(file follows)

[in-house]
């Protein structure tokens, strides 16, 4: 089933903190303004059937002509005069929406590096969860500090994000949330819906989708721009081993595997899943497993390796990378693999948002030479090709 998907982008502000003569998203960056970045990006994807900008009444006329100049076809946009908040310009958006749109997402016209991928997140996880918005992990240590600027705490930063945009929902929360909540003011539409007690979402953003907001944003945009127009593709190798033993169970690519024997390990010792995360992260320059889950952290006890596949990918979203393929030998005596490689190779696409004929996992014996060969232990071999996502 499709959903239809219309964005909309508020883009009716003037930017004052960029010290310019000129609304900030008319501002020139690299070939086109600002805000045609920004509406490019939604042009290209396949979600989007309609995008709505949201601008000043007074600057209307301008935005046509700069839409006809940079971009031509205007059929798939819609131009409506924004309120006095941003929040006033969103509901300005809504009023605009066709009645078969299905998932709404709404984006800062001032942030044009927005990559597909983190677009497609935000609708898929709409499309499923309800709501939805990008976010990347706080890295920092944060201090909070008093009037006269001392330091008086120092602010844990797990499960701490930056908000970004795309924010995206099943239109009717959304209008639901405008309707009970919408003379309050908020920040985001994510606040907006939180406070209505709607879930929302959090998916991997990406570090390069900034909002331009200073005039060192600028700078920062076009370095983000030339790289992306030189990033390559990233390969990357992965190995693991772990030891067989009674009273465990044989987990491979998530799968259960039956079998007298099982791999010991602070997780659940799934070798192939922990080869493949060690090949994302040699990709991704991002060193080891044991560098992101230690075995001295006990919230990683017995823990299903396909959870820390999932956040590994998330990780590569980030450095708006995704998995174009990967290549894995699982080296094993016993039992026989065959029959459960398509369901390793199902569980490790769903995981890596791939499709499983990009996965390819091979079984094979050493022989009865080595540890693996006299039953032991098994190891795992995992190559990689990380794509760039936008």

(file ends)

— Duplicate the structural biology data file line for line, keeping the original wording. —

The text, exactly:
[in-house]
């Protein structure tokens, strides 16, 4: 089933903190303004059937002509005069929406590096969860500090994000949330819906989708721009081993595997899943497993390796990378693999948002030479090709 998907982008502000003569998203960056970045990006994807900008009444006329100049076809946009908040310009958006749109997402016209991928997140996880918005992990240590600027705490930063945009929902929360909540003011539409007690979402953003907001944003945009127009593709190798033993169970690519024997390990010792995360992260320059889950952290006890596949990918979203393929030998005596490689190779696409004929996992014996060969232990071999996502 499709959903239809219309964005909309508020883009009716003037930017004052960029010290310019000129609304900030008319501002020139690299070939086109600002805000045609920004509406490019939604042009290209396949979600989007309609995008709505949201601008000043007074600057209307301008935005046509700069839409006809940079971009031509205007059929798939819609131009409506924004309120006095941003929040006033969103509901300005809504009023605009066709009645078969299905998932709404709404984006800062001032942030044009927005990559597909983190677009497609935000609708898929709409499309499923309800709501939805990008976010990347706080890295920092944060201090909070008093009037006269001392330091008086120092602010844990797990499960701490930056908000970004795309924010995206099943239109009717959304209008639901405008309707009970919408003379309050908020920040985001994510606040907006939180406070209505709607879930929302959090998916991997990406570090390069900034909002331009200073005039060192600028700078920062076009370095983000030339790289992306030189990033390559990233390969990357992965190995693991772990030891067989009674009273465990044989987990491979998530799968259960039956079998007298099982791999010991602070997780659940799934070798192939922990080869493949060690090949994302040699990709991704991002060193080891044991560098992101230690075995001295006990919230990683017995823990299903396909959870820390999932956040590994998330990780590569980030450095708006995704998995174009990967290549894995699982080296094993016993039992026989065959029959459960398509369901390793199902569980490790769903995981890596791939499709499983990009996965390819091979079984094979050493022989009865080595540890693996006299039953032991098994190891795992995992190559990689990380794509760039936008």